A range of different sports and levels of participation were reported in the included studies. For example, sports included rugby (union and league), American Football, ice hockey, baseball, soccer, Australian rules football, basketball, volleyball and wrestling. The sport activities can be divided into two different levels of participation;(1) professional/elite, semi-professional and (2) amateur/club, community level sports, 56% of participants fell into the professional/elite or semi-professional levels of sport, 36% were categorised as amateur/club or community sports. Another 4% were classified as a mixed level cohort of participations who were professional/elite, semi professional and amateur level athletes within a study. The remaining 4% did not state the level of sports played by those participants, however it is important to note the study did not report the level of sports played and testing was carried out within multidisciplinary concussion centres.

Most significant symptoms

Two studies employing the SCAT3 reported symptom frequency. Fatigue or low energy, along with neck pain [31] and pressure in head, headache and “don’t feel right” [32] were reported as the most common post-injury symptoms. One study [39] observed “slow to get up” a total of 2240 times on 223 different occasions. Signs of “clutching” were reported 212 times during concussion assessment (58.7%). Other concussion diagnosis signs reported within this study included unresponsiveness (n = 52), gait ataxia (n = 102), vacant stare (n = 98), and a post-impact seizure (n = 4). The study by Fuller et al. [38] asserted that self-reported symptoms and observed clinical signs were the strongest predictors of diagnosed concussion, while conversely immediate memory, tandem gait and Maddock’s questions were weak and not significant predictors of concussion.

Test scores and gender

Two of the 26 studies examined comparison of test scores between females and males. Results were significantly different when compared to each other. Both of these studies used SCAT3 as part [33] or all [21] of the testing protocols. It was clear the results were not similar when compared to each other and further investigation is warranted. For example, Downey et al. [21] reported that while using SCAT3, male participants reported significantly more symptoms (p = 0.012), of greater severity (p = 0.025); and performed significantly worse on the SAC compared to females (p = 0.012). While the study by Harrold et al. [33] reported that using SCAT3, women reported more total symptoms (p = 0.001, linear regression, accounting for age) and had higher symptom severity scores (p = 0.006).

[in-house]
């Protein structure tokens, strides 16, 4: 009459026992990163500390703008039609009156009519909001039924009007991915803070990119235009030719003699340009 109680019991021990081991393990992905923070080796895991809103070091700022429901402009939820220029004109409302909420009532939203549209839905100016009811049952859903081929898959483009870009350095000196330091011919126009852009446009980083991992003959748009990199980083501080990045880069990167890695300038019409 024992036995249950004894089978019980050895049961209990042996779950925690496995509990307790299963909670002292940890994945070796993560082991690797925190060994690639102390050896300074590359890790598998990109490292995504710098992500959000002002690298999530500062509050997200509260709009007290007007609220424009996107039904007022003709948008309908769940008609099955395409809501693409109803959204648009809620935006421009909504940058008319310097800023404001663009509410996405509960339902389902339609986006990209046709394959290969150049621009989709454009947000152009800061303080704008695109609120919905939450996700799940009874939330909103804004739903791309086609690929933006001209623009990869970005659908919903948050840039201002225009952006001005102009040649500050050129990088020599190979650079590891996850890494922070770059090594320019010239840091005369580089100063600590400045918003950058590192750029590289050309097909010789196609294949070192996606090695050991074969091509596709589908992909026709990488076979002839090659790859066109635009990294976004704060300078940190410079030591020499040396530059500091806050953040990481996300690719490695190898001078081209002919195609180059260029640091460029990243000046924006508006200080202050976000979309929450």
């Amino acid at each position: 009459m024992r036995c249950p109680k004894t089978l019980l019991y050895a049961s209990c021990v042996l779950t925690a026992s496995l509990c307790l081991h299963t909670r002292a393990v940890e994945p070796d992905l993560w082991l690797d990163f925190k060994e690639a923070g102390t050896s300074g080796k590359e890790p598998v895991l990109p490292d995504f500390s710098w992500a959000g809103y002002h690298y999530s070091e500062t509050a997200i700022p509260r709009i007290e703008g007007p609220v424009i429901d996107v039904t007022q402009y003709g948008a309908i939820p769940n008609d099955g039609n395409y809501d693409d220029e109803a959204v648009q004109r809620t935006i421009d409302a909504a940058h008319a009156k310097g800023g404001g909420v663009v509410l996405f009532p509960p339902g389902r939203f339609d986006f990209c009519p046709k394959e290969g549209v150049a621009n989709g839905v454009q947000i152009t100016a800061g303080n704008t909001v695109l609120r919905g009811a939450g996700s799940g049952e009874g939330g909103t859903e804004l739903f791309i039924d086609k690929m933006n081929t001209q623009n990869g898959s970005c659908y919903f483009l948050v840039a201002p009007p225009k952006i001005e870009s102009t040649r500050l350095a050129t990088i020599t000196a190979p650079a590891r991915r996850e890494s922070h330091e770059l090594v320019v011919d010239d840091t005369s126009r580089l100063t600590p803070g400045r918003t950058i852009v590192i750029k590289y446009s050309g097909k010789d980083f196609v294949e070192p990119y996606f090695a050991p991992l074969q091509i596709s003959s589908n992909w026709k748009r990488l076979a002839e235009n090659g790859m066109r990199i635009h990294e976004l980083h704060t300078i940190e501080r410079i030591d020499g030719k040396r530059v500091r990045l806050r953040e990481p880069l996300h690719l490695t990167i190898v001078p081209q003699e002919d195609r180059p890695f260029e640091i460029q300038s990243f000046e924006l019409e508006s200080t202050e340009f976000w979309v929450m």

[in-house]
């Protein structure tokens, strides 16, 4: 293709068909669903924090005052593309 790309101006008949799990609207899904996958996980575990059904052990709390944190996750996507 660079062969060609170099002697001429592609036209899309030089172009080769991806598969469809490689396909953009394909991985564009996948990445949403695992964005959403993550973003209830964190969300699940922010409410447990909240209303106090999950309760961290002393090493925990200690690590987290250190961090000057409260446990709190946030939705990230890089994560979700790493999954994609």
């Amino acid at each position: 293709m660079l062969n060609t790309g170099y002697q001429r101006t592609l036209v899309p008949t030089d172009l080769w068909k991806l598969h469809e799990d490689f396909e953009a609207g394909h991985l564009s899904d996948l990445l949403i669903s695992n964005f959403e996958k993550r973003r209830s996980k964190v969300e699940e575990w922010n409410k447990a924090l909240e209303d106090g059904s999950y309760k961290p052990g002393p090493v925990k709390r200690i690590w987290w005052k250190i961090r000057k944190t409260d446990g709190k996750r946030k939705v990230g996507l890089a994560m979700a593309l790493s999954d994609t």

This systematic literature review is an analysis of current side-line assessments for the diagnosis of concussion in adults participating in professional, semi-professional and amateur sports. A definition of ‘pitch-side’ in this review included side-line, rink side, changing rooms, or an assessment area immediately available that is not a clinical or hospital setting. The focus for this review was from 2015 onwards to align with the most recent consensus statement of concussion in sport (October 2016), as the authors deemed any study carried out prior to that year (2015) would be outdated. The main findings showed studies overall were of moderate to good quality [20] and a variety of cognitive, observational and visual tests were utilised pitch-side by mostly medical and allied health personnel (e.g. physical therapists) to assess acute concussion in adults. However, the review also found that the majority of studies have investigated mostly professional/elite or semi-professional cohorts, aligning with these studies likely having access to medical and allied health staff to undertake these assessments. Conversely the limitation in non-medically trained researchers operating assessments is likely to be contributing to the paucity of studies being undertaken at non-elite/club levels of participation where research is urgently required.